Compensatory/Punitive Award To Winning Plaintiffs Was Only $88,270.
This next case illustrates how Code of Civil Procedure section 998 can be a true costs-shifting statute of importance, given that the expert witness fees and other routine costs outstripped the compensatory and punitive damages award to the winning plaintiffs.
In Arnold v. Padrah, Case No. A146237 (1st Dist., Div. 5 Aug. 26, 2016) (unpublished), plaintiffs sued to quiet title to a prescriptive easement and for damages caused by defendants destruction of improvements in the claimed easement, while defendants cross-complained for trespass/invasion of privacy. Plaintiffs prevailed, obtaining a $68,270 compensatory award, a $20,000 punitive damages award, and a quiet title decree, while defendants obtained nothing on their cross-complaint. Plaintiffs earlier had served a 998 offer to resolve the cross-complaint by paying $10,000, with each side bearing their own fees and costs—an offer not accepted by defendants/cross-complainants. Plaintiffs then moved for recovery of expert witness fees of $48,438.50 plus other routine costs. The defense brought a motion to tax costs, with the lower court not allowing for discovery referee expenses but awarding in full the expert witness fees and other routine costs to the tune of $112,457.89.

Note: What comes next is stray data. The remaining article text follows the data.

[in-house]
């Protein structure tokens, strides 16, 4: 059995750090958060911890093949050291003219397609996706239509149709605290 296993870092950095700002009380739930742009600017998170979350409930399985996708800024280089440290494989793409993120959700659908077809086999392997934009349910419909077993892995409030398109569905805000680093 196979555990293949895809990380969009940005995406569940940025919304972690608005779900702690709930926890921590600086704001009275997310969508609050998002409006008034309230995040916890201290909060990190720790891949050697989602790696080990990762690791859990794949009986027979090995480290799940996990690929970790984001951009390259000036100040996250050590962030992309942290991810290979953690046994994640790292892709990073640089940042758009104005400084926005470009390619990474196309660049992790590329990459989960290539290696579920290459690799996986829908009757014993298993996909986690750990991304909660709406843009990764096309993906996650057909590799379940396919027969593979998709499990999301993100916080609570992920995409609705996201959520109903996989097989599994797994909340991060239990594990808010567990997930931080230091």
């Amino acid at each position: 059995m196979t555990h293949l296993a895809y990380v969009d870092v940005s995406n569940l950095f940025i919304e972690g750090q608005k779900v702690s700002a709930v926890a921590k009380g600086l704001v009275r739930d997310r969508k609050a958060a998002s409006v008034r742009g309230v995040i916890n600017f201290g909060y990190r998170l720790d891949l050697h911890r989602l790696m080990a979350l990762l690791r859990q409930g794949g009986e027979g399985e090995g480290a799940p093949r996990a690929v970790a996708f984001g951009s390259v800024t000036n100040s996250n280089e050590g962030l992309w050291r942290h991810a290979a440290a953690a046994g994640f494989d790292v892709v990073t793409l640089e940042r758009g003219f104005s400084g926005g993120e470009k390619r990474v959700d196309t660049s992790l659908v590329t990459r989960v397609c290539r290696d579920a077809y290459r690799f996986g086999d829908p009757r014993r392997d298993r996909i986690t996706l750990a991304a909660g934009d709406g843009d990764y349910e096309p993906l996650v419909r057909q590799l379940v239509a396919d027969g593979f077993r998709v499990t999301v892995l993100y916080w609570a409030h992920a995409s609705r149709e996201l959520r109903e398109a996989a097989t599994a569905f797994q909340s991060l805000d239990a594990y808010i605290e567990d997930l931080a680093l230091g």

Defendants/cross-complainants appealed the costs award, to no avail.
The losing side’s primary challenge was that the 998 offer was not made in good faith, but that argument was rejected by the appellate court. First of all, no adequate record was presented for review, because the costs memo, motion to tax costs, and hearing transcript on the motion were not provided. Second, the fact that plaintiffs “defensed” the cross-complaint showed the offer was far from token, especially given the costs waiver which would have mitigated a lot of the costs awarded had the offer been accepted by defendants/cross-complainants.
The losing side also argued that the expert witness fees were excessive, but this did not resonate given that the opponents’ experts—an arborist, an appraiser, and a contractor—were necessary to prove plaintiffs’ case and defeat defendants’ cross-complaint. Affirmed.